Preview ] Day Zero ]

Thu 2nd Dec, Round One, Top:

Saudi Arabia has been waiting five years for its World Open, since the inaugural Saudi International in 2005, and today is the day that dream becomes a reality.

It's a 12-noon start for the top half of the 64-man (reduced to 62 with Davide Bianchetti and Jan Koukal out) draw, with 11 matches on the outside courts followed by four on the Glass Court this evening.

[27] Shahier Razik (Can) bt [Q] Joe Lee (Eng)
          12/10, 11/7, 11/6 (44m)
[12] Laurens Jan Anjema (Ned) bt [Q] Mohammed Abbas (Egy)
          11/5, 11/8, 9/11, 9/11, 11/8 (86m)
[29] Joey Barrington (Eng) bt [Q] Alan Clyne (Sco)
          11/7, 11/5, 11/6 (49m)
[24] Hisham Ashour (Egy) bt Chris Ryder (Eng)
          11/4, 11/5, 12/10 (34m)
Mark Krajcsak (Hun) bt [31] Miguel Angel Rodriguez (Col)
         11/8, 11/5, 11/4 (40m)
[22] Omar Mosaad (Egy) bt [Q] Julien Balbo (Fra)
          11/7, 11/5, 4/11, 11/5 (42m)
[28] Ali Anwar Reda (Egy) bt [Q] Karim Abdel Gawad (Egy)
          11/1, 11/8, 4/11, 11/4 (40m)
[30] Farhan Mehboob (Pak) bt [Q] Muhd Asyraf Azan (Mas)
          11/6, 11/8, 9/11, 11/5 (41m)
[21] Jonathan Kemp (Eng) bt Rafael Alarcon (Bra)
           11/2, 11/5, 11/9 (11m)       
[16] Alister Walker (Eng) v Steve Coppinger (Rsa)
           12/14 ...
[10] David Palmer (Aus) bt [Q] Stéphane Galifi (Ita)
           11/3, 11/2, 12/10 (29m)

17.00 CG [7] Thierry Lincou (Fra) v [Q] Kashif Shuja (Nzl)
18.00 GC [3] Amr Shabana (Egy) v [Q] Chris Simpson (Eng)

19.30 Opening Ceremony

19.45 GC [5] Grégory Gaultier (Fra) v Mohammed Taher Al-Saif (Ksa)
20.45 GC [1] Nick Matthew Eng) v Ryan Cuskelly (Aus)

Rakiz first man through, LJ struggles

"THat never happens to me, thaty I'm on early and kick the tournament off," said Shahier Razik after the Canadian had won the opening match of the Saudi World Open 2010, "it's a nice feeling."

Qualifier Joe Lee had given him a good workout, and had he managed to keep the momentum after recovering from 10/8 down in the first to force extra points, it might have been a different story. The young Englishman took a 7/1 lead in the second, but was pegged back by the experienced Canadian who took ten points in a row, and was always in control in the third.

"The first was a key game," admitted Razik, "it's always nice to go one up. Joe's playing well, I played him last week and the first two games were really tough, so I knew what I was getting myself into."

The day after reaching the top ten for the first time, LJ Anjema looked to be on course for an energy-saving victory against Mohammed Abbas, but the experienced Egyptian had other ideas as he stormed back to equalise.

At 5-all in the decider though it was the Dutchman who found the extra gear.

"Never in doubt ....................." was coach Lucas Buit's tongue in cheek assessment.  Malcolm's report to follow.

Joey & Hisham ease through

The bad news for the qualifiers - who had a three-month wait after securing their places - continued as Joey Barrington came through surprisingly quickly against Alan Clyne. The Scotsman could never quite get to terms with Barrington, although he made the Englishman work exceedingly hard to take the last few points of the match.

"That was good going," said Barrington. "All the first rounds are tough, and on paper and current form that looked a tough one, so I'm pleased to get through, especially in three."

Watched by younger brother Ramy, Hisham Ashour made quick work of the first two games against the in-form Chris Ryder, then held off a spirited challenge from the Englishman in the third.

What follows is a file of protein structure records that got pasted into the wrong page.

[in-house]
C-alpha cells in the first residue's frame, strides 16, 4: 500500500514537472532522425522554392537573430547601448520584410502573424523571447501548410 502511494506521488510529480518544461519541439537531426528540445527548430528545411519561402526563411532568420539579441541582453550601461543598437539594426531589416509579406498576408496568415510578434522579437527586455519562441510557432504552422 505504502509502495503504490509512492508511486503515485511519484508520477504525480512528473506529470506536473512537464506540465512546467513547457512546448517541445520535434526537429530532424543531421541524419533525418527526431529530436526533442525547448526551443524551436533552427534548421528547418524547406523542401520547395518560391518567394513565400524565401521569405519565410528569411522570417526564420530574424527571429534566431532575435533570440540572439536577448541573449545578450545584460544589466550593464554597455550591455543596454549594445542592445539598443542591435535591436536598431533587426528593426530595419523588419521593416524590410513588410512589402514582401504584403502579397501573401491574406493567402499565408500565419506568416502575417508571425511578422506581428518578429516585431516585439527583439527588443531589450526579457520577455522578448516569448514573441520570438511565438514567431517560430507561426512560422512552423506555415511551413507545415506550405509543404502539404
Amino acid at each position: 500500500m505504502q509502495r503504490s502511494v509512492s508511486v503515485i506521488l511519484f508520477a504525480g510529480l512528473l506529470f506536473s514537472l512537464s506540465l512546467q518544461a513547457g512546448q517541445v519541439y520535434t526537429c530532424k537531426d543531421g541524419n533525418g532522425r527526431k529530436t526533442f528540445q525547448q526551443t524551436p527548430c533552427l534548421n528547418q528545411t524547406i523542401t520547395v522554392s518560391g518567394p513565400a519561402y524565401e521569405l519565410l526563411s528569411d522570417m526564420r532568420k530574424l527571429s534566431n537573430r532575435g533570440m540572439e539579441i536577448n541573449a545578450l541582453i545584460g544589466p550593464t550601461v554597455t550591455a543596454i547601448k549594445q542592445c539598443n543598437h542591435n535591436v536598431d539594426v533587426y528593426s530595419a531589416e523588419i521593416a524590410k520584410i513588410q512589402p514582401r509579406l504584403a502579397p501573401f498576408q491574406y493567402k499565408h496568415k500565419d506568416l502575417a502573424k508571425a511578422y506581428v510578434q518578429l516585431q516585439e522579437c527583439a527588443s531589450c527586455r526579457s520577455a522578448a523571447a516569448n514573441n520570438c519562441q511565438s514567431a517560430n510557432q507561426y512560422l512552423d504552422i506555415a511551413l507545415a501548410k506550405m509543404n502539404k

"He's a tough player," said Ashour, "very light, always thinking and he always puts the ball away from you.

"I'm fired up though, I've lost too many matches I should have won. I've trained hard recently and have a good feeling inside, hopefully it will start paying off in this tournament.

"It was tough luck for him today, I was very sharp. LJ is a tough next round, but I'm going to be a tough opponent, for anyone."

Krackerjack Mark

As soon as Mark Krajcsak had caused the first upset of the tournament in putting out Miguel Angel Rodriguez in straight games, he went straight to the travel agent that's situated in the Sunset Beach sports centre to change his flight home.

"I was as surprised as anyone to win that," admitted the Hungarian, "especially in three. I hadn't played him before so I don't know if it was me playing well or him playing badly, but I'll take that for sure.

"I was really unhappy when I lose easily in London last week, so I refocused on this event, I wanted to play as well as I could in my last tournament of the year, and that's a good start."

Mark's flight home was on a non-changeable ticket, so hopefully he won't use all his extra prize money on a new one. Next in the queue for the travel agent was, of course, Rodriguez.

Kemp at the Double

"Ok, I'll get on there for five minutes now," quipped Rafael Alarcon as the Krajcsak match finished.

Little did we know that he really meant it. Having torn his calf muscle on Friday, treatment on Saturday, the Brazilian simply went for everything, everything except rallies, that is.

And in Jon Kemp he found an opponent all too willing to join in the fun.

The first two games were over in a flash, Rafa did a little better in the third, he even led 9/7, but Kemp finished it off, to smiles all round. "Three nil or three-two, it's all the same," said Rafa, "we had some fun on there and at the end I told him he must have been getting worried!"

At 11 minutes it was one of, if not the, shortest World Open matches of all time. Usually when you see a time like that you ask "does that include the breaks?". In this case yes, it does, it's just that they didn't have any breaks ...


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